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Agencies Revise Short-Term Health Insurance Regulations

by | Apr 4, 2024 |

HHS, DOL and IRS (the “Agencies”) have jointly issued revised final regulations reducing the maximum duration of short-term, limited-duration health insurance (“STLDHI”) coverage.

Background.  STLDHI is designed to provide temporary coverage for individuals transitioning between health insurance policies.  Short-term insurance plans often provide some protection to those who enroll by paying a percentage of hospital and doctor bills after the policyholder meets the specified deductible.

STLDHI is exempt from the definition of individual health insurance coverage under the Affordable Care Act (“ACA”).  Therefore, it is not subject to the ACA’s individual market requirements that apply to individual health insurance plans (e.g., the mandate to cover Essential Health Benefits, and the prohibition on imposing pre-existing condition exclusions).

Final Regulations.  The Agencies are amending the definition of STLDI to limit the length of the initial contract term to no more than three months and the maximum coverage period to no more than four months, considering any renewals or extensions.  Previously, the rules defined STLDI as coverage with an initial contract term of fewer than 12 months and a maximum total coverage period of 36 months.  According to the Agencies “the revised definition of STLDI in these final rules will realign the federal definition of STLDI with its traditional role of serving as temporary coverage, help ensure that consumers can clearly distinguish STLDI from comprehensive coverage, and ultimately reduce the financial and health risks to consumers who would otherwise enroll in this limited coverage as a long-term alternative to comprehensive coverage.”

These final rules also amend the definition of STLDI to provide that a renewal or extension includes STLDI sold by the same issuer, or any issuer that is a member of the same controlled group, within a 12-month period.  This addresses the practice, known as “stacking,” that permits issuers to provide separate, sequential STLDI policies that collectively evade duration limits, obscuring the distinction between STLDI and comprehensive coverage, and increases the risks to consumers who mistakenly enroll in STLDI as an alternative to comprehensive coverage.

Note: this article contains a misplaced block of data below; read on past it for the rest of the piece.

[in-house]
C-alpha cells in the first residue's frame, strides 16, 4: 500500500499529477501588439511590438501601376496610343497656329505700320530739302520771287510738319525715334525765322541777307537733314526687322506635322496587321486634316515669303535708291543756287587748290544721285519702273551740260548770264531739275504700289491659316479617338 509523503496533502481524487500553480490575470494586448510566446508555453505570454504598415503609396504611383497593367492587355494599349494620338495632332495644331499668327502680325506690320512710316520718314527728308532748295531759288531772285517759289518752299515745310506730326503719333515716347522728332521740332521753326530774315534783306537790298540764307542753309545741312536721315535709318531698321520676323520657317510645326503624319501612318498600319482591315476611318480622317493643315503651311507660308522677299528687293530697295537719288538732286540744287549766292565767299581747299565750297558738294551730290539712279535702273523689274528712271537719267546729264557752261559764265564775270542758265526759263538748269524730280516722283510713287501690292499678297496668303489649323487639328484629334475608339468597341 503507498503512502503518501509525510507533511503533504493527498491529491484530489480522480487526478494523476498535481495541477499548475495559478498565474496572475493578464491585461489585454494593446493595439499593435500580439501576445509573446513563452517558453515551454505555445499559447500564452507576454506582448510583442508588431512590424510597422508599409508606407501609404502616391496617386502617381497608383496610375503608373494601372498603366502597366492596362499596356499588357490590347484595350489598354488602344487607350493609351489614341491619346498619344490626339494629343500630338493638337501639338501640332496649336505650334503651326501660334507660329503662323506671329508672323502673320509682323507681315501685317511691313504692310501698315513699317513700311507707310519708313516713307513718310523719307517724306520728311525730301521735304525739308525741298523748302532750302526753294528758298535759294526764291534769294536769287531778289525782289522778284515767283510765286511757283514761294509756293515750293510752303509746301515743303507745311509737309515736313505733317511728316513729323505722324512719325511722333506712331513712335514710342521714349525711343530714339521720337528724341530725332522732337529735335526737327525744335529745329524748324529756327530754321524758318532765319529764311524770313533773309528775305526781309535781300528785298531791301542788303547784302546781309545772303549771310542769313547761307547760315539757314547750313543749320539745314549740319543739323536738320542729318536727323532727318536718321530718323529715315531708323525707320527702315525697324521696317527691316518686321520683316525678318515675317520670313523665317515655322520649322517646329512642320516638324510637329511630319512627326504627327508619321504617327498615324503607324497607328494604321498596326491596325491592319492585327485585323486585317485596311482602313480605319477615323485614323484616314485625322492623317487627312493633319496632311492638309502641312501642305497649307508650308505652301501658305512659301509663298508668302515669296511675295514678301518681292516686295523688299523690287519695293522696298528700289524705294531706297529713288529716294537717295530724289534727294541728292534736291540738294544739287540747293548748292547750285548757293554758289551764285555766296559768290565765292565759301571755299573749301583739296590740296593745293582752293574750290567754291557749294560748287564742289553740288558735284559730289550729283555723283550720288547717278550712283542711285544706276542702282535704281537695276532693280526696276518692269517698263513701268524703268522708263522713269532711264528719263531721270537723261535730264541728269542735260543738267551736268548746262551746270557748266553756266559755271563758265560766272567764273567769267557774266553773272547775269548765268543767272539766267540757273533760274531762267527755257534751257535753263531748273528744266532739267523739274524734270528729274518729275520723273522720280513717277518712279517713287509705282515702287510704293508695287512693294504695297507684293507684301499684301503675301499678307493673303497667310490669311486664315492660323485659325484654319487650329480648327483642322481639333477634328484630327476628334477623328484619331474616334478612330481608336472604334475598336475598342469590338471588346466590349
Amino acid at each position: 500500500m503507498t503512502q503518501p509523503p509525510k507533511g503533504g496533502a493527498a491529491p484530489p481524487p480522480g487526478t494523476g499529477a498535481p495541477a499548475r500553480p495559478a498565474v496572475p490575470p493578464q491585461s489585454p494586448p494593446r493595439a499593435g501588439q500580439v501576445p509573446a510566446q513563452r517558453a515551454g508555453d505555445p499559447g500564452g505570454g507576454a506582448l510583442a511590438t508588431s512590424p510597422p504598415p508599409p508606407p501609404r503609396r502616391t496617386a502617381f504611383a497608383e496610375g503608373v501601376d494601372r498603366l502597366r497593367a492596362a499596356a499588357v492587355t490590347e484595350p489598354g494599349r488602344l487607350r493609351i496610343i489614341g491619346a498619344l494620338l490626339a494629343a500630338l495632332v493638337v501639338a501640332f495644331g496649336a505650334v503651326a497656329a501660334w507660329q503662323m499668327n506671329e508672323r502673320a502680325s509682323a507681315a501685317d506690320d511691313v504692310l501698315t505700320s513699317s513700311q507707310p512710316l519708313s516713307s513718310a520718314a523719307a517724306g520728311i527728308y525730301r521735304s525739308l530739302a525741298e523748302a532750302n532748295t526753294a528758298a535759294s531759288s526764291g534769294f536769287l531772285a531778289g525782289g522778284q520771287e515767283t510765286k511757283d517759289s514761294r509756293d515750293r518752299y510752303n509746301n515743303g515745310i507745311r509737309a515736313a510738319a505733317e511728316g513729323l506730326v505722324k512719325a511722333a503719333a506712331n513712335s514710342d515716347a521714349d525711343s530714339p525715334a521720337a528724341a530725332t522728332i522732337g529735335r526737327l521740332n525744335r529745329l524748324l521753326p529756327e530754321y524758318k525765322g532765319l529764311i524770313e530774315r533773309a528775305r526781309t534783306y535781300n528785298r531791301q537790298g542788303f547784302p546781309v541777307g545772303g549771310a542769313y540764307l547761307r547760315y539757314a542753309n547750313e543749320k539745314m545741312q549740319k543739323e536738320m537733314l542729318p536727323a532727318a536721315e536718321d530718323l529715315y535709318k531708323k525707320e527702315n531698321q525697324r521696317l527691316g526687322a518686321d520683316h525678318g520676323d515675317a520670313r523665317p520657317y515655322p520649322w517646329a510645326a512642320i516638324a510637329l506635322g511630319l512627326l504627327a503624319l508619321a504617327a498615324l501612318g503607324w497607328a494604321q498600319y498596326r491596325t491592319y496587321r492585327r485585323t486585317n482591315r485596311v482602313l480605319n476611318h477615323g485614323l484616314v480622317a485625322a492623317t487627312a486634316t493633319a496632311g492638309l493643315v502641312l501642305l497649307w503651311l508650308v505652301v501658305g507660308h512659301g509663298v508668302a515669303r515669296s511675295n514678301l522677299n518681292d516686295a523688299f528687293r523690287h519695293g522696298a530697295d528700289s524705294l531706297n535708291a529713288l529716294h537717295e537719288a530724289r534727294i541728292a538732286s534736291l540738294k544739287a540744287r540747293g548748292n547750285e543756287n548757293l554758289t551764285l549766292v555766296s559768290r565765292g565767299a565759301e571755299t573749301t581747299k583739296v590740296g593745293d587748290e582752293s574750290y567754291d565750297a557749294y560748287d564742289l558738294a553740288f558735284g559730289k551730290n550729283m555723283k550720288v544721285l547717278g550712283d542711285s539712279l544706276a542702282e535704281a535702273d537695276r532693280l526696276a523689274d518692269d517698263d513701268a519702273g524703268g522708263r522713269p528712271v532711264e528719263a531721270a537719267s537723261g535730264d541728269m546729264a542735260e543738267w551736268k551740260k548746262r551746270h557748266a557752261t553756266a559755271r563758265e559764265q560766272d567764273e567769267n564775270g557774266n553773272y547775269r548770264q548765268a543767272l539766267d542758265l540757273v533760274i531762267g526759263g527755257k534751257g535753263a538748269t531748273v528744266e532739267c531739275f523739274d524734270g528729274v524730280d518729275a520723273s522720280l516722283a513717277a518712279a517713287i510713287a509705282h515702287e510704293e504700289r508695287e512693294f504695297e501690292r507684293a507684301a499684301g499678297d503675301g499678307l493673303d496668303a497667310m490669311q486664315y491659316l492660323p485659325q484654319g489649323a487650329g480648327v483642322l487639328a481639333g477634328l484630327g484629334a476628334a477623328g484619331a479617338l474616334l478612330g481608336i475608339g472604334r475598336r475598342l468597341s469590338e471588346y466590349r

The regulations also amend the required federal notice for STLDI to help consumers better distinguish between comprehensive coverage and STLDI and get information on their health coverage options.  The notice must be prominently displayed on the first page of the policy, certificate, or contract of insurance, including for renewals and extensions, and included in any marketing, application, and enrollment materials.

The Agencies understand that most sales of STLDI occur through group trusts or associations. This arrangement is used by some issuers in states with less regulation of STLDI to sell STLDI to consumers in other states, avoiding state regulation in the state where the consumer resides.  The preamble to the final rules explains that coverage sold to individuals through a group trust or association, other than in connection with a group health plan, is not group coverage for purposes of federal law and must meet the federal definition of STLDI or it is subject to the federal consumer protections and requirements for comprehensive individual health insurance coverage.

Generally speaking, the new regulations apply to STLDI contracts sold or issued on or after September 1, 2024.